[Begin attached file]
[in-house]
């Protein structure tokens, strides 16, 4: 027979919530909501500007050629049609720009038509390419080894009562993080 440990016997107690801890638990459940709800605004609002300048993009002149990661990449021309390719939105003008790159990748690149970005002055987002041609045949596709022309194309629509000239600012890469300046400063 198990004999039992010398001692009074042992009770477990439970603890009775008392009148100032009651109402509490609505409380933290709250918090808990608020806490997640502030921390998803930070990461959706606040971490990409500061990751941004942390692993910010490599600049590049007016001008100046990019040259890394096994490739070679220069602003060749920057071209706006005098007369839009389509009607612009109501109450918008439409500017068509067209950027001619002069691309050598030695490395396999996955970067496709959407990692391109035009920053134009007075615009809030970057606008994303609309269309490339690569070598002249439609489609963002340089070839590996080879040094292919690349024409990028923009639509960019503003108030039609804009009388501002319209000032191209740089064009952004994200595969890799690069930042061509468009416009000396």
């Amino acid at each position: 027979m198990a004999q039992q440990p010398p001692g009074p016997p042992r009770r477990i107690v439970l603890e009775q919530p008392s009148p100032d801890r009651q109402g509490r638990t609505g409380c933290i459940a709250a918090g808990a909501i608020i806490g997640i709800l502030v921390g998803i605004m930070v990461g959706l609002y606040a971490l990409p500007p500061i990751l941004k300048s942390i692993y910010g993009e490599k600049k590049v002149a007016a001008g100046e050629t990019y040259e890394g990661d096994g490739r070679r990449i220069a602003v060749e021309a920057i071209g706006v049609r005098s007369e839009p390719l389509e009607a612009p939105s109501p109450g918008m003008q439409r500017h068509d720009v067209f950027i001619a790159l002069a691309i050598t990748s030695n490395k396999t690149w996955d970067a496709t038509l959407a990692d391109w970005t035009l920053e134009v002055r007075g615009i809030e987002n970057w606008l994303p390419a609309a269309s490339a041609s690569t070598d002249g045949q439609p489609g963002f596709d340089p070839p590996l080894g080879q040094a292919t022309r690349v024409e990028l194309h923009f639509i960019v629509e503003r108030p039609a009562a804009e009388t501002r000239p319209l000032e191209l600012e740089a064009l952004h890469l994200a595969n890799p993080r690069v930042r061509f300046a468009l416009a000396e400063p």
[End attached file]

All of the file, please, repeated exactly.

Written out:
[in-house]
């Protein structure tokens, strides 16, 4: 027979919530909501500007050629049609720009038509390419080894009562993080 440990016997107690801890638990459940709800605004609002300048993009002149990661990449021309390719939105003008790159990748690149970005002055987002041609045949596709022309194309629509000239600012890469300046400063 198990004999039992010398001692009074042992009770477990439970603890009775008392009148100032009651109402509490609505409380933290709250918090808990608020806490997640502030921390998803930070990461959706606040971490990409500061990751941004942390692993910010490599600049590049007016001008100046990019040259890394096994490739070679220069602003060749920057071209706006005098007369839009389509009607612009109501109450918008439409500017068509067209950027001619002069691309050598030695490395396999996955970067496709959407990692391109035009920053134009007075615009809030970057606008994303609309269309490339690569070598002249439609489609963002340089070839590996080879040094292919690349024409990028923009639509960019503003108030039609804009009388501002319209000032191209740089064009952004994200595969890799690069930042061509468009416009000396």
């Amino acid at each position: 027979m198990a004999q039992q440990p010398p001692g009074p016997p042992r009770r477990i107690v439970l603890e009775q919530p008392s009148p100032d801890r009651q109402g509490r638990t609505g409380c933290i459940a709250a918090g808990a909501i608020i806490g997640i709800l502030v921390g998803i605004m930070v990461g959706l609002y606040a971490l990409p500007p500061i990751l941004k300048s942390i692993y910010g993009e490599k600049k590049v002149a007016a001008g100046e050629t990019y040259e890394g990661d096994g490739r070679r990449i220069a602003v060749e021309a920057i071209g706006v049609r005098s007369e839009p390719l389509e009607a612009p939105s109501p109450g918008m003008q439409r500017h068509d720009v067209f950027i001619a790159l002069a691309i050598t990748s030695n490395k396999t690149w996955d970067a496709t038509l959407a990692d391109w970005t035009l920053e134009v002055r007075g615009i809030e987002n970057w606008l994303p390419a609309a269309s490339a041609s690569t070598d002249g045949q439609p489609g963002f596709d340089p070839p590996l080894g080879q040094a292919t022309r690349v024409e990028l194309h923009f639509i960019v629509e503003r108030p039609a009562a804009e009388t501002r000239p319209l000032e191209l600012e740089a064009l952004h890469l994200a595969n890799p993080r690069v930042r061509f300046a468009l416009a000396e400063p």